Attacker who fractured El Corazon singer’s skull out of jail
Last November, singer and guitarist Ryan Georg was enjoying a night with his fiancée Cherry Cash, his brother, and his dad, watching musician friends perform at one of their favorite nightclubs to both sing at and frequent, El Corazon in South Lake Union.
He could not imagine that that seemingly perfect night would end with a random and extremely violent attack that would change his life forever.
And now, one of the men allegedly behind that attack is out of jail on his own recognizance with no bail — leaving a still-recovering Georg in fear for his safety.
An attack outside El Corazon
On the walk back to their car near REI that night in November, Cash and Georg were randomly yelled at by people in a homeless camp across the street. According to Cash, she and Georg said something in response and walked on, figuring the encounter was over — she compared it to flipping off a driver with road rage.
Just as Cash and Georg got to their car, however, six or seven of the encampment residents allegedly came up behind them and launched a brutal attack.
“One of them had a baseball bat and just attacked Ryan and his brother,” Cash told KIRO Radio’s Dori Monson. “He took a couple of hits to the head with a baseball bat, and all of them kicked him and beat him when he was on the ground.”
The attackers ran off when a car pulled up to aid the victims.
Georg was rushed to the emergency room, but his loved ones feared that the attack had killed him.
“We literally thought that he wasn’t gonna make it,” Cash said. “It was scary. The police had it as a homicide — homicide detectives were on the case.”
In fact, Georg’s heart did stop a few times while he was in the hospital. The attack left him with a fractured skull and the inability to speak or sing — devastating to someone whose livelihood is music.
“It was the scariest thing we’ve ever been through,” Cash said.
Georg thankfully has no memory of the attack, but nine months later, he still feels its effects with every breath. He has re-learned to speak and sing, but he remains in a wheelchair, has a speech impediment, and gets seizures.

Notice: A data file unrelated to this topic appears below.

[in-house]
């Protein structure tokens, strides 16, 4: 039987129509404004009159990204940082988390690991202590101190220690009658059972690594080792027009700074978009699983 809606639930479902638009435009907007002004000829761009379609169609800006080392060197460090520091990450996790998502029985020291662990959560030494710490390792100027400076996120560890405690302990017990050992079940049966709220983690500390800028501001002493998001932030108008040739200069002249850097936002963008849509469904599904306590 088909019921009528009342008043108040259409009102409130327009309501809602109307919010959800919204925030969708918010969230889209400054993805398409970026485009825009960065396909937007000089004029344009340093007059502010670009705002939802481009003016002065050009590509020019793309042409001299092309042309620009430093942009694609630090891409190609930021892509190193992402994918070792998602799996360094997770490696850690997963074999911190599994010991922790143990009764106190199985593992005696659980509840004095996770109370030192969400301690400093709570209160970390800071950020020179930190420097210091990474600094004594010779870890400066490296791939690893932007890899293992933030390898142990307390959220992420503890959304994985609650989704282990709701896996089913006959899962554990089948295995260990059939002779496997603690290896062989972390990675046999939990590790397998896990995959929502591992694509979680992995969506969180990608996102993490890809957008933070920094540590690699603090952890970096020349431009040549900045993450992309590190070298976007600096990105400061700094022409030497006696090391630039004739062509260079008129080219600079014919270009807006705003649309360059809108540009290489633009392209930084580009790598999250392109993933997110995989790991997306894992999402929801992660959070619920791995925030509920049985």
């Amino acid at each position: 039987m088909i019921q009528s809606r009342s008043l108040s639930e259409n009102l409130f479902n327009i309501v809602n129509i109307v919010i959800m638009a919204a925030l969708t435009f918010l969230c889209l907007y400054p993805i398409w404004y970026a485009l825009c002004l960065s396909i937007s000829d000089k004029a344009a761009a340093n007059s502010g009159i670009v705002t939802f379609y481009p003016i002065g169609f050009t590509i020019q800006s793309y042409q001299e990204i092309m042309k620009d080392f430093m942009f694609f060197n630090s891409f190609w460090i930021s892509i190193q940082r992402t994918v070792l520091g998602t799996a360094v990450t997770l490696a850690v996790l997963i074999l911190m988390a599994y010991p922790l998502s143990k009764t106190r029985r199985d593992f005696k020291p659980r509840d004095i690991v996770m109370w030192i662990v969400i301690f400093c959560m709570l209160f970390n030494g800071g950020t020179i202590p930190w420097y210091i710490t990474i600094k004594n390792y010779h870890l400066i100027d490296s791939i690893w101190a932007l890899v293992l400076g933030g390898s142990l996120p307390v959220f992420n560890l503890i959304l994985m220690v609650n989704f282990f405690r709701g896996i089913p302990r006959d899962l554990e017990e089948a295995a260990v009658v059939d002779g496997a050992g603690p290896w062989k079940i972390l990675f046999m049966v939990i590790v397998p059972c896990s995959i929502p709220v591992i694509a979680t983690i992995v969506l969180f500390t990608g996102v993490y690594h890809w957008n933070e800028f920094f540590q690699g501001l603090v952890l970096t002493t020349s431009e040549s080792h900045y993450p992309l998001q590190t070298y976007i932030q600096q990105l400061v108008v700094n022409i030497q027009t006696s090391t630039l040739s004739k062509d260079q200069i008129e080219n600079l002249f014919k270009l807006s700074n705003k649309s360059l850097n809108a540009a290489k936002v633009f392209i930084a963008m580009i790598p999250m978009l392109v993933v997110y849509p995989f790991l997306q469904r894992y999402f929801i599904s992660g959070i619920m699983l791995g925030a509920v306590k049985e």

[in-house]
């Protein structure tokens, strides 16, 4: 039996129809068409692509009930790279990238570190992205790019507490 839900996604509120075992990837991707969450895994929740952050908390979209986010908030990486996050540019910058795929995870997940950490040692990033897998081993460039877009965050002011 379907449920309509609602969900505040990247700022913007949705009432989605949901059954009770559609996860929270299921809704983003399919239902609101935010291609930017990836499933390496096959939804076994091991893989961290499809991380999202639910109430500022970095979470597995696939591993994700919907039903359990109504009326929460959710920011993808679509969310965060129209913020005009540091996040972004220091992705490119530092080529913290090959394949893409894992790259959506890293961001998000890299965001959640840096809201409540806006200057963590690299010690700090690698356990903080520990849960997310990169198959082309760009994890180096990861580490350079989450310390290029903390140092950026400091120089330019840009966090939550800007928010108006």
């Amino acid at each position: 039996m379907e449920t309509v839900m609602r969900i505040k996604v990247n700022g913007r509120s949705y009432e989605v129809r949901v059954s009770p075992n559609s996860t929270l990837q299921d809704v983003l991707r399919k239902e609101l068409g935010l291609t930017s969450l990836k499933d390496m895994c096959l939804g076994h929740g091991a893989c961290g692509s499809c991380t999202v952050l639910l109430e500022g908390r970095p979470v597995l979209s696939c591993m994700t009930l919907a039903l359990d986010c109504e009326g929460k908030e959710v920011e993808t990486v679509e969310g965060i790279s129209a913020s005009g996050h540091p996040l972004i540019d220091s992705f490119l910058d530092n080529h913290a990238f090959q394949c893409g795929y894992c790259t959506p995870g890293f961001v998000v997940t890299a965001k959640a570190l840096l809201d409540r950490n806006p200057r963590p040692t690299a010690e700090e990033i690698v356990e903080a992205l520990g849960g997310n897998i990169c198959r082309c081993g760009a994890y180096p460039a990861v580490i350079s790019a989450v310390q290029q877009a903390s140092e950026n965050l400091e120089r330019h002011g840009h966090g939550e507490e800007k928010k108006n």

“I’m doing better and better, but it’s still lagging … I’m just struggling and trying and working as hard as I can every day to get back to the way I was before this happened,” he said. “It was just scary, it’s still scary.”
Georg served in Iraq in the U.S. Army, but said he never saw anything there that frightened him as much as the attack outside El Corazon. He feels that city leaders have put their constituents in danger.
“It’s really sad … they’re failing to uphold their responsibility to the citizens of Seattle,” he said.
Attacker released from jail
Georg and Cash thought they had some closure when one of the alleged attackers, Lonnie Sanderson, was recently arrested on second-degree assault for the attack.
However, King County Superior Court Judge Veronica Alicea-Galvan released Sanderson on Wednesday after 10 days behind bars with no bail — just a promise to take part in Enhanced Community Center for Alternative Programs, a King County addiction treatment program.
“Our voice wasn’t heard in the decision,” Georg said. “I don’t know why, given the information, they would let that guy out. It just doesn’t make sense to me.”
Earlier this year, Judge Alicea-Galvan also released habitual offender Travis Berge to CCAP; Berge has been arrested over 30 times in four years and featured in KOMO 4’s “Seattle is Dying.” She also ruled against I-27 — a measure that would have allowed voters choose whether or not to ban safe injection sites in King County — in 2017, preventing the measure from getting on the ballot at all.
According to the county, CCAP, “holds offenders accountable to a weekly itinerary directed at involving the offender in a continuum of structured programs,” with the hope of “assist[ing] offenders in changing those behaviors that have contributed to their being charged with a crime.” CCAP is not an overnight program.
“That’s just his own responsibility to show up, so who knows if he’s going to make the appointments?” Georg said. “Obviously, this guy has a history of not showing up and lying to the officers he talked to.”
Cash pointed out that Sanderson had not shown up to a court date for a previous charge earlier this year, leading to a warrant.
“We feel like he’s going to flee, and then another warrant is going to go out,” she said. “Where is the justice?”
Georg and Cash live in terror that if that happens, Sanderson could come after them again.
“We’re kind of fearing that we might be retaliated against for seeking justice — it’s a possibility,” Georg said. “We’re are under the public eye with what we do — when we’re up there on stage, it’s defenseless, essentially. We’re just dependent on the bouncers and bodyguards to do their job, but they can’t see or stop everything.”
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